– and why you need to make sure both you and your partner get the right advice
This excellent article (click here) about pre-nuptial agreements raises several warnings not only for the lawyer audience it was written for but also for those who look to rely upon pre-nuptial agreements if their marriages end.
The article presents a neat review of the evolution of pre-nuptial agreements from the main case they featured in, namely Radmacher v Granatino. That case set out some early expectations on what a court would want to see if they were to be persuaded to follow what was contained in any pre-nuptial agreement. Particular attention is drawn to the requirement that the agreement must be shown to have been “Freely entered into with a full appreciation of its implications.”
The article then goes on to look at how the role of the pre-nuptial agreement is evolving in the eyes of the court;
The recent Law Commission Report, Matrimonial Property Needs and Agreements recommended that independent legal advice for both sides should be compulsory in order for a pre-nuptial agreement to be binding. The article also refers to the case of Kremen v Agrest which stated that
“It seems to me that it will only be in an unusual case where it can be said that absent independent legal advice and full disclosure, a party can be taken to have freely entered into a marital agreement with a full appreciation of its implications.”
These points stir up the three warnings we refer to in our title;
- Ideally you both need to have taken independent legal advice
If you are preparing a pre-nuptial agreement then you want it to be binding when you come to rely upon it, possibly many years later. If either of you do not have independent legal advice then the agreement may be set aside by a divorce court and an alternative settlement imposed in its place.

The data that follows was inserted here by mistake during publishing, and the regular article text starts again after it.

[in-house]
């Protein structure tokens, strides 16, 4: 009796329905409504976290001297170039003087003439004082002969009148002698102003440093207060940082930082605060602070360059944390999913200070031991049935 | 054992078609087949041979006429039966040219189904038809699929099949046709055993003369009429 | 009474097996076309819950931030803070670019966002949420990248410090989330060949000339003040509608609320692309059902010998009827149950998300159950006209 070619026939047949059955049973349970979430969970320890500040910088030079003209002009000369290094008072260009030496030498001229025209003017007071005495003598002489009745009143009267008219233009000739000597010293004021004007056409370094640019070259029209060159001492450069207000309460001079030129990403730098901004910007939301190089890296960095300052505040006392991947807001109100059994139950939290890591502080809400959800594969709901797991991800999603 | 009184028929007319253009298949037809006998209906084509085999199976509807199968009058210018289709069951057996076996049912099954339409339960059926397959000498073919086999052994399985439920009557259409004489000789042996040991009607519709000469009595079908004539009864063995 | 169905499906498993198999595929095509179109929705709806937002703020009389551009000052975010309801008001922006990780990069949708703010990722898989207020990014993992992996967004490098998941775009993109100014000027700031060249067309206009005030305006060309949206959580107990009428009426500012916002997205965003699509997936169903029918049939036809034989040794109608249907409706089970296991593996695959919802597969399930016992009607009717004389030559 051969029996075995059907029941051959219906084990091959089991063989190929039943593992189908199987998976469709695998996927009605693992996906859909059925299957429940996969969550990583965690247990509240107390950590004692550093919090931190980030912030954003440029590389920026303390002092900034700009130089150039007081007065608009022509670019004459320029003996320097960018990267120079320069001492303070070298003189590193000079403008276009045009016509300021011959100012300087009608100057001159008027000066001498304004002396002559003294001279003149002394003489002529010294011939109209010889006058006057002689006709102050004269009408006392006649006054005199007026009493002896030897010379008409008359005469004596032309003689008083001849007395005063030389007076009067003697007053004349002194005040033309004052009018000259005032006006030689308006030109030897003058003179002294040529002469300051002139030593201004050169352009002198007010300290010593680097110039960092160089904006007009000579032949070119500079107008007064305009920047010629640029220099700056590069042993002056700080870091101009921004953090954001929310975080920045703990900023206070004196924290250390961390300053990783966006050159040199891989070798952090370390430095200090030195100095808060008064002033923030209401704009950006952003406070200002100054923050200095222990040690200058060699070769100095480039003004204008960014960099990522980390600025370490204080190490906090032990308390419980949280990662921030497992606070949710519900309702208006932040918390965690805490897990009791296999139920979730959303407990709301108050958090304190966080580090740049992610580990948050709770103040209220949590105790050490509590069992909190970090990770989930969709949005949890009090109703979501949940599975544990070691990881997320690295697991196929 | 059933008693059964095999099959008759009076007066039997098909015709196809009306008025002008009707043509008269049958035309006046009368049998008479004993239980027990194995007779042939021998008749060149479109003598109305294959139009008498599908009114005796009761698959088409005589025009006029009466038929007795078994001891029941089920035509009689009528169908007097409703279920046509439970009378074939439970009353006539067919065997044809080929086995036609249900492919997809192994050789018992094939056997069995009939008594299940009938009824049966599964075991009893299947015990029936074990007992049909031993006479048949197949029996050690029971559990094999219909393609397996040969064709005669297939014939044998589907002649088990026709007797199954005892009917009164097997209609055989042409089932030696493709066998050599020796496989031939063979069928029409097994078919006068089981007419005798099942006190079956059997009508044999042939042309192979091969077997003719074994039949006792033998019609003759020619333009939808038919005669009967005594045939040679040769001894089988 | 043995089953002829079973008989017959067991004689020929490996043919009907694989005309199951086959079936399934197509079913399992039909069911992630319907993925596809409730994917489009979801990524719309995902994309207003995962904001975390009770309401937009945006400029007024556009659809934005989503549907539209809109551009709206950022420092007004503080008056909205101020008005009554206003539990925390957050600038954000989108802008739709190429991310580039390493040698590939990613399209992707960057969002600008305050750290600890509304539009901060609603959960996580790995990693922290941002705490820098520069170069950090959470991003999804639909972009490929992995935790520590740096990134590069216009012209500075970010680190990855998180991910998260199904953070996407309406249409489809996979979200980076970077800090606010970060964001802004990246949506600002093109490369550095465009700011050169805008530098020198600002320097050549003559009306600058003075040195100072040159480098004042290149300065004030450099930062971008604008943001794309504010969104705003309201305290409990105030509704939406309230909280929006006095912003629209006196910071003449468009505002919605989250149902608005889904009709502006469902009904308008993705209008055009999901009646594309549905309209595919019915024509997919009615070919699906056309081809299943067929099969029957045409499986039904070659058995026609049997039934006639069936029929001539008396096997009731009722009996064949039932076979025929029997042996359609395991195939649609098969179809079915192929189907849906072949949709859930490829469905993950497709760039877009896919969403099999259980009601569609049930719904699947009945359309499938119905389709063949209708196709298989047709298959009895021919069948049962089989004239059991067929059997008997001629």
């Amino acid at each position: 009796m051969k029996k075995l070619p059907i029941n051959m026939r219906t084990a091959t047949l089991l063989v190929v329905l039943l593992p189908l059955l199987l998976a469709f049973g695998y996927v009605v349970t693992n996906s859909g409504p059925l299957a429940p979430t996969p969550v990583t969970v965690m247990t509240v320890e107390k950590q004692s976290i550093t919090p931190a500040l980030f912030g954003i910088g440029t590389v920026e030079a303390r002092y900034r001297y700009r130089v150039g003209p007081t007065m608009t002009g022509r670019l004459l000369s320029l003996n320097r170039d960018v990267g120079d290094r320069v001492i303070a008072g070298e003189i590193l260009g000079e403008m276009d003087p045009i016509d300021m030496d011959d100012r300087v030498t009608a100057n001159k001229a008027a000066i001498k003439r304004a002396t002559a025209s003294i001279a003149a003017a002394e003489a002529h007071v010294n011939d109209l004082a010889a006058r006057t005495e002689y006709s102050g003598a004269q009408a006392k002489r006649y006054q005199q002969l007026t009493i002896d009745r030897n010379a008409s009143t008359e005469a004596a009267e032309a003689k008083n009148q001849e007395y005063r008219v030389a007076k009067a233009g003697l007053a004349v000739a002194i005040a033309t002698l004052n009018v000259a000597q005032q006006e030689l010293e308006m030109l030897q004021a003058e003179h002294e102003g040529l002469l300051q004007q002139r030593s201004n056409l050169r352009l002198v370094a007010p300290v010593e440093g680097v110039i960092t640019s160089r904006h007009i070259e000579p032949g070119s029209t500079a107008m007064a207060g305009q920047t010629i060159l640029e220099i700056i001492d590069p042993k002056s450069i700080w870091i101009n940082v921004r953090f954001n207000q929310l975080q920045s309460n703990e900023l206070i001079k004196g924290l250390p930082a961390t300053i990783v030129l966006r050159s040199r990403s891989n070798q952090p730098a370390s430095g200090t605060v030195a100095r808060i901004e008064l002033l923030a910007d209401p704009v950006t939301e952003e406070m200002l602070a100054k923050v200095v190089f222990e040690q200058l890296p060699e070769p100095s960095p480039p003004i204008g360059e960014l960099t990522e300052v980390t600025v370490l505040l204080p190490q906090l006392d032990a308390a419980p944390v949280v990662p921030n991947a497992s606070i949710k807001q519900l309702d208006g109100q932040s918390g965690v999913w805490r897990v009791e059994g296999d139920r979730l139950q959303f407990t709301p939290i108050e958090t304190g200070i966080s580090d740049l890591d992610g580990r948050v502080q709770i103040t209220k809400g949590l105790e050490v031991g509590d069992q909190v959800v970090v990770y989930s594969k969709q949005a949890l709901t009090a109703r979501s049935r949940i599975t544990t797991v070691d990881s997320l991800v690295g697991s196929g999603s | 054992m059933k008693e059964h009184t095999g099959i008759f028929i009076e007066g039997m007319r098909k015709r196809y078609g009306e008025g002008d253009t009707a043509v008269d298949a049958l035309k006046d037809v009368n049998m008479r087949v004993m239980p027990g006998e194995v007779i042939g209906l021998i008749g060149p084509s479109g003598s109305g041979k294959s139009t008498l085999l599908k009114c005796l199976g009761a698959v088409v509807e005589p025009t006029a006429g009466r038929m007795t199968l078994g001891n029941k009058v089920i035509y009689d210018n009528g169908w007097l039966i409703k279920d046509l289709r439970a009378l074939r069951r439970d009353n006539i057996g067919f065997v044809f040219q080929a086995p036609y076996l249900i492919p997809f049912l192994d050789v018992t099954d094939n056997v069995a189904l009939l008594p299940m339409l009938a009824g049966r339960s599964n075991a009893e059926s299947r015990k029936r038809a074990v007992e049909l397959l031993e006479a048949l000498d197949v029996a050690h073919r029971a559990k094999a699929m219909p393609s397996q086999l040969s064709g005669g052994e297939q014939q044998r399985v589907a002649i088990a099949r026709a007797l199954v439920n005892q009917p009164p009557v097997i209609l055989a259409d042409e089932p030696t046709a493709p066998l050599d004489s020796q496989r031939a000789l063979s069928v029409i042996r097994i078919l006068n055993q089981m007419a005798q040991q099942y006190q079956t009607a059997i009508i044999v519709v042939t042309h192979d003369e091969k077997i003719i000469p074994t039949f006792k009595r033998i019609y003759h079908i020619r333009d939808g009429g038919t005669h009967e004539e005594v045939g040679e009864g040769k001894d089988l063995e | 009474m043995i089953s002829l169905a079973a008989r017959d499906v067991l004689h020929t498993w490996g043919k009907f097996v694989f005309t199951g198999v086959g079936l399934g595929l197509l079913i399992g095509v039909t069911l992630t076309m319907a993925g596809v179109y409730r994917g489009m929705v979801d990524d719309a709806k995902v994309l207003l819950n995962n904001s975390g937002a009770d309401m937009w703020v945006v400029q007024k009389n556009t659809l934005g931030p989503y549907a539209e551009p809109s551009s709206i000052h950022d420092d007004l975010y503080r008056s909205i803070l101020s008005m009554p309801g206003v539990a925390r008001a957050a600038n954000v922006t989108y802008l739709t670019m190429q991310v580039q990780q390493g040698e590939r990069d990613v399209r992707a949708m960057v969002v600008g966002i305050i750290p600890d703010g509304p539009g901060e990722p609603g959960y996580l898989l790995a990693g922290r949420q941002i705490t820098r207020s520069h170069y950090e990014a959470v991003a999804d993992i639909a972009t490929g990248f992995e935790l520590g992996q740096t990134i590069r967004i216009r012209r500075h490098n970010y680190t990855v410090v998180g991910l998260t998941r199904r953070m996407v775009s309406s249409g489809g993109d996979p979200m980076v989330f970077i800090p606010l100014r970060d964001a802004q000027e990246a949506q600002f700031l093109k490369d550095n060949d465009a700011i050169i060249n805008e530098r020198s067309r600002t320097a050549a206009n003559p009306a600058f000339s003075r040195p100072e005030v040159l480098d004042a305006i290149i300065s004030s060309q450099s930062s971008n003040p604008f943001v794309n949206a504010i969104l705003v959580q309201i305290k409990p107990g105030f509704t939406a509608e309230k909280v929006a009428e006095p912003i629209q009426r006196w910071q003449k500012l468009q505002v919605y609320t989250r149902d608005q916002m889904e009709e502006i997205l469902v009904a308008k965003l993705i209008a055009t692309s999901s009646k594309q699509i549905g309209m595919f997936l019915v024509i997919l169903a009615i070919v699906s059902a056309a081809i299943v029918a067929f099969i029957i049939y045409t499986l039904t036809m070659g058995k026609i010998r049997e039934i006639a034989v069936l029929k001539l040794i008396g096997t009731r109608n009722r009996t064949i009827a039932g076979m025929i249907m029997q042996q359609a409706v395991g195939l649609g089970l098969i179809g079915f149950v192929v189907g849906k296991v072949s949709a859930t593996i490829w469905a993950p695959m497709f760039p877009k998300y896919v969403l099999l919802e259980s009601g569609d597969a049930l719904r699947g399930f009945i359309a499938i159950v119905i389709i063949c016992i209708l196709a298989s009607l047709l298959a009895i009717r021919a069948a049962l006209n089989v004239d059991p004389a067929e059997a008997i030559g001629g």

You should ensure that both of you, therefore, take legal advice.
In the current climate of self-representation where many people look to sort out their own legal concerns without instructing lawyers this could leave you in a precarious position where you do not have the protection upon divorce that you thought you had.
- The legal advice you both take needs to be competent
The Law Commission Report sets out recommendations as to what the legal advice taken should cover;
7.59 In Chapter 6 we set out the points that such legal advice must cover. We also
think that advice might usefully cover:
(1) The advantages and disadvantages, at the time that the advice is provided, to that party of making the agreement, including what he or she might receive on a divorce without a qualifying nuptial agreement.
(2) Provision for the party’s needs, out of which the parties cannot contract by using a qualifying nuptial agreement (including any uncertainty as to the form, level and duration of such provision).
(3) The need for disclosure from the other party.
(4) The need, if any, to make provision in the agreement about the effect of sale and replacement of any assets specifically mentioned in it, and about the consequences of one party investing in or contributing to property during the marriage or civil partnership.